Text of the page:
Sonic Space: Young Summer

By Maya Poddar, The Dartmouth Staff | 10/27/14 5:00am

Even though “Siren” came out in August, its dark synth core and layered, gauzy sound makes it perfect for the drizzly October days that lead up to Halloween.

The debut album for D.C. artist Young Summer, aka Bobbie Allen, surpasses the promises of her first EP “Fever Dream.” A collection of 12 tracks that flow seamlessly, “Siren” is a mixture of Young Summer’s previously released work and new material. Fans of Allen will be happy to see both “Fever Dream” and “Waves That Rolled You Under” on the album. Even if you’ve been listening to Young Summer’s singles on repeat for the last year (which, yes, I have totally been doing), it’s worth listening to the album as a whole. The context of the new tracks makes the old ones feel more grounded, like putting the last pieces into a puzzle.

As near and dear as the older tracks on the album are, the new stuff is addictive. “Striking Distance,” the album’s first track, is a wistful ballad replete with shimmery, dream-like keyboards. It sets the bar for the rest of the album, and not a single track fails to match it. The intro to “Sons of Lightening” is weirdly twangy — like dark wave synth country — but the twanginess gives way to a mesmerizing beat that carries the song to its full potential. The lyrics would be a little ridiculous if Allen didn’t pull them off with such earnest aplomb. “Cage” is one of the darker songs on the album, with morose lyrics and dense percussion. The end of the song sinks beautifully into “Classless Kids,” the final and potentially strongest track on the album. The slow, string-based start almost veers into Lana Del Rey territory, but this is truly a different beast. The changing drums and xylophonic flourishes set it apart from the work of every other electro-pop, synth-based female vocalist.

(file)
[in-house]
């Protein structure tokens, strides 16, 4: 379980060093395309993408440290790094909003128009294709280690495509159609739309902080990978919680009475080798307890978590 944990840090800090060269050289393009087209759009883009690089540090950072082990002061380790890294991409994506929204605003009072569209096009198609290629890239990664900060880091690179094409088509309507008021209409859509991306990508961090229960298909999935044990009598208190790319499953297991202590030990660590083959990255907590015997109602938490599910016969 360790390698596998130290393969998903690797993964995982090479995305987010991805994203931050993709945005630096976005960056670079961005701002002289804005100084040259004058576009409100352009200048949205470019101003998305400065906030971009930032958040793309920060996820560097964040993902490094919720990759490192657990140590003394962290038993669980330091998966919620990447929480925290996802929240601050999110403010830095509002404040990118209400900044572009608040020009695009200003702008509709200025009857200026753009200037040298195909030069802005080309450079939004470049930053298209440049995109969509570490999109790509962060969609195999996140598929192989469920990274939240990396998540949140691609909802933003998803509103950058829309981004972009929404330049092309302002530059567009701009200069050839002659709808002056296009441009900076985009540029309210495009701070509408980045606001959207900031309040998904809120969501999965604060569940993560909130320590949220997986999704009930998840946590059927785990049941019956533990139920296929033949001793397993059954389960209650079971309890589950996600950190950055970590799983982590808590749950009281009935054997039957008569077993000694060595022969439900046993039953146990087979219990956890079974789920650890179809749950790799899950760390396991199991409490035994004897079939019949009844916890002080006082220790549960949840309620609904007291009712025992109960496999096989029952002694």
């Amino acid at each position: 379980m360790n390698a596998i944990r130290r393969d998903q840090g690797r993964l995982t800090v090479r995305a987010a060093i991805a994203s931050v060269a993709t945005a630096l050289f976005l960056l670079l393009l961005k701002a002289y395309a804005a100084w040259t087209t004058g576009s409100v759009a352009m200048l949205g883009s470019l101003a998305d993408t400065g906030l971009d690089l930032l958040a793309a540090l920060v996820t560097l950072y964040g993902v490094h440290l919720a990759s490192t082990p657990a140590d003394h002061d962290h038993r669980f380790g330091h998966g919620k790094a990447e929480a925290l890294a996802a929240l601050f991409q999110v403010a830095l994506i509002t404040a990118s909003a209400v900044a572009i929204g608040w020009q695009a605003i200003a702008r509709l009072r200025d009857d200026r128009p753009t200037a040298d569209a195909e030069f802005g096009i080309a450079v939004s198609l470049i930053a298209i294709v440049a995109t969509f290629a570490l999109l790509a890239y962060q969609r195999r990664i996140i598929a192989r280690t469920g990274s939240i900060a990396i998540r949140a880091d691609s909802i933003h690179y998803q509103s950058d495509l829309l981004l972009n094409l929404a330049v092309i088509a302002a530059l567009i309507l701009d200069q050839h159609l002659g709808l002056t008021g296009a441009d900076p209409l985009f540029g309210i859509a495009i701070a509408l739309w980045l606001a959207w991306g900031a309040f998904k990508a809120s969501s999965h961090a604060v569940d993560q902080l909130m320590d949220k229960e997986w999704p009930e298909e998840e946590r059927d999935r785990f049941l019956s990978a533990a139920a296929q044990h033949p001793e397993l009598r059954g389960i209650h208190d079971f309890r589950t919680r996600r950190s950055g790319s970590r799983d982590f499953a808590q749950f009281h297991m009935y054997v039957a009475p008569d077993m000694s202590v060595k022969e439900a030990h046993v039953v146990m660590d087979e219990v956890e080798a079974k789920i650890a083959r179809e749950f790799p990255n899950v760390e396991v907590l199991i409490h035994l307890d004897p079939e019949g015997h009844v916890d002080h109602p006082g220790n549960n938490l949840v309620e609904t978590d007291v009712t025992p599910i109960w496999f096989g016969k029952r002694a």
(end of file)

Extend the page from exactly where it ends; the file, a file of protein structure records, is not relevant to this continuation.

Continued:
Every track on “Siren” is distinct, which keeps the album from getting repetitive. Allen’s voice is the true thread that keeps this album together. The depth and emotion of her voice shines through on every track and provides that signature Younger Summer flow. This is the kind of voice that no amount of post-production tinkering can match. The warmth and body of Allen’s vocals contrast with the cool, layered music to make this album feel like a forgotten ’80s synth piece was melted into contemporary musical aestheticism.

“Siren” is a triumph of the self-assured. Young Summer knows what she’s about, and this fearless debut is a testament to her unwavering confidence. Go listen to it.

Maya Poddar, The Dartmouth Staff